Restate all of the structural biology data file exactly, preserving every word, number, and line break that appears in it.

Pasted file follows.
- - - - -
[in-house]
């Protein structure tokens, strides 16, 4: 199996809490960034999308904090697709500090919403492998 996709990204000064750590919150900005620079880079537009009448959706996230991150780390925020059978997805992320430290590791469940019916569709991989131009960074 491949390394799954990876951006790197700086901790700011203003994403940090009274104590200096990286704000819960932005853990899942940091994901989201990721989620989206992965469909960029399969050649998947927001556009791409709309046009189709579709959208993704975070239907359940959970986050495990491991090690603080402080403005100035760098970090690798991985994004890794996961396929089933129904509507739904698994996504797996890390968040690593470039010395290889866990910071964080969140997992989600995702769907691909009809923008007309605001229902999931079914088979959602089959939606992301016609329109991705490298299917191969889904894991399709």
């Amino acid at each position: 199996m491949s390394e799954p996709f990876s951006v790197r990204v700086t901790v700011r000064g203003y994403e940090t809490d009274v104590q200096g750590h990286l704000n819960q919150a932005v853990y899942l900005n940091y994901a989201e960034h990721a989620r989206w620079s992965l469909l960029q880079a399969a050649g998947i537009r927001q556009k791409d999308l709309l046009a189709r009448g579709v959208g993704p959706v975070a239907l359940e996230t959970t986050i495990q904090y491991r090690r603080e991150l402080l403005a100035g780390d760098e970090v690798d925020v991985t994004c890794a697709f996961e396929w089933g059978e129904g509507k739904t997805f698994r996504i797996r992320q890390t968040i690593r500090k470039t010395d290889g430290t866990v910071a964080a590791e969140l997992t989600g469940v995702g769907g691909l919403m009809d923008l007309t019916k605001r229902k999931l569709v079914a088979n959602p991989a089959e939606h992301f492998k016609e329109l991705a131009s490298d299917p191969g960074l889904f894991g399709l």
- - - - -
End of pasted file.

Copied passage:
[in-house]
């Protein structure tokens, strides 16, 4: 199996809490960034999308904090697709500090919403492998 996709990204000064750590919150900005620079880079537009009448959706996230991150780390925020059978997805992320430290590791469940019916569709991989131009960074 491949390394799954990876951006790197700086901790700011203003994403940090009274104590200096990286704000819960932005853990899942940091994901989201990721989620989206992965469909960029399969050649998947927001556009791409709309046009189709579709959208993704975070239907359940959970986050495990491991090690603080402080403005100035760098970090690798991985994004890794996961396929089933129904509507739904698994996504797996890390968040690593470039010395290889866990910071964080969140997992989600995702769907691909009809923008007309605001229902999931079914088979959602089959939606992301016609329109991705490298299917191969889904894991399709």
């Amino acid at each position: 199996m491949s390394e799954p996709f990876s951006v790197r990204v700086t901790v700011r000064g203003y994403e940090t809490d009274v104590q200096g750590h990286l704000n819960q919150a932005v853990y899942l900005n940091y994901a989201e960034h990721a989620r989206w620079s992965l469909l960029q880079a399969a050649g998947i537009r927001q556009k791409d999308l709309l046009a189709r009448g579709v959208g993704p959706v975070a239907l359940e996230t959970t986050i495990q904090y491991r090690r603080e991150l402080l403005a100035g780390d760098e970090v690798d925020v991985t994004c890794a697709f996961e396929w089933g059978e129904g509507k739904t997805f698994r996504i797996r992320q890390t968040i690593r500090k470039t010395d290889g430290t866990v910071a964080a590791e969140l997992t989600g469940v995702g769907g691909l919403m009809d923008l007309t019916k605001r229902k999931l569709v079914a088979n959602p991989a089959e939606h992301f492998k016609e329109l991705a131009s490298d299917p191969g960074l889904f894991g399709l």